It is an oddity of culture that a tiny speck of land with a population of 1,966 people has had a huge bearing on modern western art. However, with the crystalline azure slumber of the sequined sea, the moody mountain backdrop, and the hodgepodge sprawl of scattered terracotta rooves, it’s not hard to envision how it enchanted so many artists with its singular beguiling beauty and the entrapping charms of a thousand shifting dreamy muses and not one single street name. And of all the words to describe it, dreamy, for once, will always be the one doing most of the legwork; as Leonard Cohen said of the idyllic spot himself: “There is nowhere in the world where you can live like you can in Hydra, and that includes Hydra.”
In the 1960s, this fleck of paradise, seemingly floating in the Aegean Sea like a leaf blown onto a pond, was a swarm of bohemian artistry. Cohen and a coterie of his glossy-eyed cronies had washed up on its shore and begun to plunder its beauty for their poems, songs, paintings or whatever creative endeavours they spent their languid days doing. Cohen, with a $2000 grant from the Canadian Arts Council, had been drawn to the island when during a particularly gloomy April in Hampstead, UK, after he met Barbara Rothschild at a party, and she told him of a mansion she knew of with much better weather.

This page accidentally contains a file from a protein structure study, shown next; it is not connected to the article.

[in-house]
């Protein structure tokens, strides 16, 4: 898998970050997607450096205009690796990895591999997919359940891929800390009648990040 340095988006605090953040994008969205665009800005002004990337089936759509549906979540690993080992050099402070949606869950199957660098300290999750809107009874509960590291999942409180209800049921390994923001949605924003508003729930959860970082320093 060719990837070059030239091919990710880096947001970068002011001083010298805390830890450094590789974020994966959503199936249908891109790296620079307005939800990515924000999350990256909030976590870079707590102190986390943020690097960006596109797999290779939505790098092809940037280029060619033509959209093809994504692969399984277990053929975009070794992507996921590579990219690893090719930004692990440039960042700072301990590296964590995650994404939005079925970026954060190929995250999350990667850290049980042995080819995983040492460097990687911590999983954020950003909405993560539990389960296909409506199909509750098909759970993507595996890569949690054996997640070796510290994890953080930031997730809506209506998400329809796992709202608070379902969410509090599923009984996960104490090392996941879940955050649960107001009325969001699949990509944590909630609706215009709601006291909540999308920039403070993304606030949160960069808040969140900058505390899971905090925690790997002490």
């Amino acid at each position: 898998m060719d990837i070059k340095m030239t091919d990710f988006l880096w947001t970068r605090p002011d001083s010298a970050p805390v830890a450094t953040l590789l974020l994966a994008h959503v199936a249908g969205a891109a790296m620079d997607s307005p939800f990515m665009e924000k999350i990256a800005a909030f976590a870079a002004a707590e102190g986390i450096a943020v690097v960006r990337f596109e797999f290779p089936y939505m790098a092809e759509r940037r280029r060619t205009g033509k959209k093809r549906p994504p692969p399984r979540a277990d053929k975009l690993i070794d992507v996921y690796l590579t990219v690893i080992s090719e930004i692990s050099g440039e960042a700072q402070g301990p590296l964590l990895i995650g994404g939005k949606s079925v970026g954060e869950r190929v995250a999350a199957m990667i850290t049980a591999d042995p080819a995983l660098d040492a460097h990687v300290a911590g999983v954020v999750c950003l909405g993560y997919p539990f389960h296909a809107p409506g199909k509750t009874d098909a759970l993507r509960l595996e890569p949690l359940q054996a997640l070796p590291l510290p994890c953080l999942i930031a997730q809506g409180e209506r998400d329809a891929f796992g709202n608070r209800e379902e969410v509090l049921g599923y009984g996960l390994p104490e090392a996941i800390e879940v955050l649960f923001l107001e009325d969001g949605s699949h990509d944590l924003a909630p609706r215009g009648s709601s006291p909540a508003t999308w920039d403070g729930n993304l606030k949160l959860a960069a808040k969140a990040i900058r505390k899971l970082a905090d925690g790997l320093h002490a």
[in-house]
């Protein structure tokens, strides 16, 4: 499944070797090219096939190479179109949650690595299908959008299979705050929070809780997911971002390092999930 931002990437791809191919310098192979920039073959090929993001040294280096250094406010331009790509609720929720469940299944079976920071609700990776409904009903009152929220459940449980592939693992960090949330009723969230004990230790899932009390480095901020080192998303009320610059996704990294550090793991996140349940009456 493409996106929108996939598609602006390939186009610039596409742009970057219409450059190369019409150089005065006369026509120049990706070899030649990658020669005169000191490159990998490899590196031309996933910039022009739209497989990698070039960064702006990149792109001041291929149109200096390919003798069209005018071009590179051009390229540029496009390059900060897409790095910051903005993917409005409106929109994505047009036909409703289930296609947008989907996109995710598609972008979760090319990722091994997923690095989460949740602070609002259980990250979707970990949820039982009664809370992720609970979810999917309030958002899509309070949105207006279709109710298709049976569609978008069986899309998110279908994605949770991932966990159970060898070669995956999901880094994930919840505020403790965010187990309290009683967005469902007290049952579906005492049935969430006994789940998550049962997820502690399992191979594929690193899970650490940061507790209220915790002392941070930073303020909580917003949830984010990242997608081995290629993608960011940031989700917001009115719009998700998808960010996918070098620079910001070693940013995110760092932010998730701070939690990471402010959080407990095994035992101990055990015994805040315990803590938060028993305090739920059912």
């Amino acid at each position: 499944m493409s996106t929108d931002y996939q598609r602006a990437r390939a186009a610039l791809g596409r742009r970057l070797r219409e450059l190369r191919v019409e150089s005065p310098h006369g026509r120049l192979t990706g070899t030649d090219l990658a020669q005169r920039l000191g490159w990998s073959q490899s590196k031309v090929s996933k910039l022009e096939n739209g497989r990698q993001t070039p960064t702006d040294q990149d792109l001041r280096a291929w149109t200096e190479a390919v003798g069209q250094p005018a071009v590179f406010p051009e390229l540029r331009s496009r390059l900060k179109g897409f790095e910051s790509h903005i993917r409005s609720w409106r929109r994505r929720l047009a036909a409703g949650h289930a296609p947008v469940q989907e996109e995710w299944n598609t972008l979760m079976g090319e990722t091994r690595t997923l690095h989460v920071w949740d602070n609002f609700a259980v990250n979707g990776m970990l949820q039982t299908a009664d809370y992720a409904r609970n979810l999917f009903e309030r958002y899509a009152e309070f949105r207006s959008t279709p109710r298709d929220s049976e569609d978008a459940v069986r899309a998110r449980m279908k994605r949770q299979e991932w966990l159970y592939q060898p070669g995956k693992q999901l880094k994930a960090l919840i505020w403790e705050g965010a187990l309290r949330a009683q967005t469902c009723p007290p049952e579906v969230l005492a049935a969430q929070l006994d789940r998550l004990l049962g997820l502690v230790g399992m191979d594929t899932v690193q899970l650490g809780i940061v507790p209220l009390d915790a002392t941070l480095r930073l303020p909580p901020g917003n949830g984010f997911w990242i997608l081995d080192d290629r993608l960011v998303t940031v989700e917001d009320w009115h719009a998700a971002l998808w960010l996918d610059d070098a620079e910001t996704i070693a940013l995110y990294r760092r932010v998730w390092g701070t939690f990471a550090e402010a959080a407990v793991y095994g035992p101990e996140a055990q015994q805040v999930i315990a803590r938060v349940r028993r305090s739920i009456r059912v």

Many others must have heard this same tale because when he got there, the place was awash with so many other ex-pats finishing novels or song collections that it appeared to have been colonised by some chino-clad army. Unlike a swarm of house DJs overtaking a beleaguered Spanish hot spot, this gingham parade of quill-dippers did not plot a hostile takeover. They threw parties where every living thing on the island, including the feral cats, received an invite and seemingly remained happily hungover until the next one. The legacy of this still remains in the tranquil mix of tourists, artists and locals.